is it ok to kindly refuse the offer in my circumstance You can, but remember that the company has spent resources and time on this, so you're not the only one that takes a loss. Having said that, you need to support yourself/family, they will understand. Before doing that I suggest you discuss options including giving up the offer with the company.


4

Many countries have laws preventing discrimination on the basis of disability. You could have a legal case against the prospective employer if you can prove that discrimination has taken place. However, the other side of that is that many employers are therefore aware of the law and very aware of the repercussions should they be found guilty of ...


4

Does this mean that I am being underpaid? Not necessarily. If any, it means that you negotiated a lower salary than you could have. You mention that you have been given the "standard" yearly raises (~4%), that is done to compensate for inflation, increased cost of living, etc.. If you perform well, and feel that you could be earning more, consider if it'...


3

As far as I know, in order to get a Blue Card in Germany you MUST have a bachelor degree where both the degree and institution where you got it are listed in the ANABIN Database. In case it doesn't, I see two options: 1 - You can try to get you degree validated through the ZAB. Takes a few weeks, requires a few documents and you have to pay. But if ...


3

from https://www.eu-bluecard.com/validity/ You have the right to appeal for re-evaluation of your EU Blue Card permit status. The hosting states’ competent authorities will determine the court and the time where the appeal may take place. If you do not apply before the deadline, you will be rejected. So you should have the right to appeal the Blue Card ...


3

IMHO, Unless it can directly affect your work duties, you are not responsible to disclose it. Second, in current situation you would not be able to prove discrimination, at later stages of the employment process it may be more possible. And finally, when you will be able to prove it, you will not have to, because company will be aware of it as well and ...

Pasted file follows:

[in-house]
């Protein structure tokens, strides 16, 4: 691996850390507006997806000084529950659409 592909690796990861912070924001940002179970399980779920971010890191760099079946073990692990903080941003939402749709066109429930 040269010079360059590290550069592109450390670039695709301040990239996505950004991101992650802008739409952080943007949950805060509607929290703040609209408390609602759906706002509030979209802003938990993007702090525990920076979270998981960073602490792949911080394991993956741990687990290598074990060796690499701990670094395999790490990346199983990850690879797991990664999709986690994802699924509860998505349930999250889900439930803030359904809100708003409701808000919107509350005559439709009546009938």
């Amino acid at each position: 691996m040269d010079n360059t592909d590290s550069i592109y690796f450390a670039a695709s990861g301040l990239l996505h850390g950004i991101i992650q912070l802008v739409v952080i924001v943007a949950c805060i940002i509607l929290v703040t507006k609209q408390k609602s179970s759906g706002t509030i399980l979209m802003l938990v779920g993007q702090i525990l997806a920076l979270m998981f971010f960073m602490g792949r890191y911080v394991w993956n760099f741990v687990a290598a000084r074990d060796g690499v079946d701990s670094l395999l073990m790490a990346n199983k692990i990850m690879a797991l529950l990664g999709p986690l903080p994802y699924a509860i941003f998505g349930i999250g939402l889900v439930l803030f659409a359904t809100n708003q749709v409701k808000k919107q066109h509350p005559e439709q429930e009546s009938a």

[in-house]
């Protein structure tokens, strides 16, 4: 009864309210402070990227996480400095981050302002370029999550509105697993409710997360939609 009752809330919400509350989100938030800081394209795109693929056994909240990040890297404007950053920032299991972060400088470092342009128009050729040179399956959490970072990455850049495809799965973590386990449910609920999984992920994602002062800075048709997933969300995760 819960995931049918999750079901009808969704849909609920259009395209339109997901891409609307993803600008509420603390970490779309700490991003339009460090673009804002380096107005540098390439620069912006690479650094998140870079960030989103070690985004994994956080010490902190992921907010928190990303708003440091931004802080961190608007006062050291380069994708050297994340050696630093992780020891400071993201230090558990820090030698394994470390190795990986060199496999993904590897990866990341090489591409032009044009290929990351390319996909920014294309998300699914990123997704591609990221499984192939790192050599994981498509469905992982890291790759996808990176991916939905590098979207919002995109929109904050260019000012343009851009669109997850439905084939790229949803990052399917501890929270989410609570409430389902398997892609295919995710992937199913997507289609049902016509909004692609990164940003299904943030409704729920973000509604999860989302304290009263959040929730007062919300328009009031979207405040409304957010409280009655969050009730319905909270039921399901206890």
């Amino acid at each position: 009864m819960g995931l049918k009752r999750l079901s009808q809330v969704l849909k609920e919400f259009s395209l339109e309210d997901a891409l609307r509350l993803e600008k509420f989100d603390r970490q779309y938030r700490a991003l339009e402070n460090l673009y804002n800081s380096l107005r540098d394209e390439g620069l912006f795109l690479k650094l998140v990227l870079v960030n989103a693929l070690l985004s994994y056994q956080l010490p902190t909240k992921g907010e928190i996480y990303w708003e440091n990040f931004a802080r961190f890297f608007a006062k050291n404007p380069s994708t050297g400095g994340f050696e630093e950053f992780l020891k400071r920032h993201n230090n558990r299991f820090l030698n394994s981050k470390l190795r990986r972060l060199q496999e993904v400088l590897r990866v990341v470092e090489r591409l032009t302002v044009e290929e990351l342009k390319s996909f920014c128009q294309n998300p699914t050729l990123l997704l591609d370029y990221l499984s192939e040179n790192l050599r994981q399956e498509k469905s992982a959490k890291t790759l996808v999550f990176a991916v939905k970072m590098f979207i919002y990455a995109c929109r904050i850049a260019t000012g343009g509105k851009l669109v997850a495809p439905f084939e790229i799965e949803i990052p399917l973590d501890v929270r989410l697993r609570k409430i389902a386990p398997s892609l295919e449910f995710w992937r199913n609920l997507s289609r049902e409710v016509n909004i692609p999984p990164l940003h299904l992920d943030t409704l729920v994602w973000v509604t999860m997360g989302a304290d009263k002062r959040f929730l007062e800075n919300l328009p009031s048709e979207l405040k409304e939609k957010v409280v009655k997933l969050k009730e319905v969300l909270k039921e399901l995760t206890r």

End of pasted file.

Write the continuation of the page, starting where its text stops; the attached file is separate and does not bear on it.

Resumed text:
2

I'd say, find out the point of contact from the job posting, and ask the question directly to the people responsible for handling the recruitment process, whether they have a visa sponsorship or not. This will save some time and effort from both the sides to going forward with the process only to be rejected because a pre-requisite was not met, and will ...


2

I think it's perfectly fine to apply, in the worst case you'll get rejected. You don't really risk anything. However, in some situations it's less likely to get rejected: If the job and the salary allow you to get a blue card* or something similar, it shouldn't matter for the company. Well, unless they need someone who can start working right tomorrow. In ...


2

Put your visa restrictions on your CV, linked-in page or whatever the recruiters are using to find you. If you're not sure, ask the next one where they would have expected to see it. They don't want to waste their own time on a candidate that isn't allowed to take the job.


1

What do you gain by refusing the offer? If you find another job you want to take in the meantime or your plans definitely change then by all means let them know. Otherwise, you may as well leave it open and see what happens.


1

I want you to succeed, but I think you're fighting an uphill battle. My background: I am born, raised and now work in the Netherlands, I have a MBO4 (comparable to community college) degree and a HBO (comparable to a University of Applied Sciences) Bachelor of Science degree. I right now work as a software engineer. What you need to understand first is ...


1

There's definitely a "check with a lawyer" flavor to this question. But assuming that's been done and the answer of "can you even do that as a private citizen w/ no job offer?" is "yes, but it's expensive", then here's my answer: Learn what the timing is - any visa process takes a while. The US process is somewhat dependent on your country of origin, but ...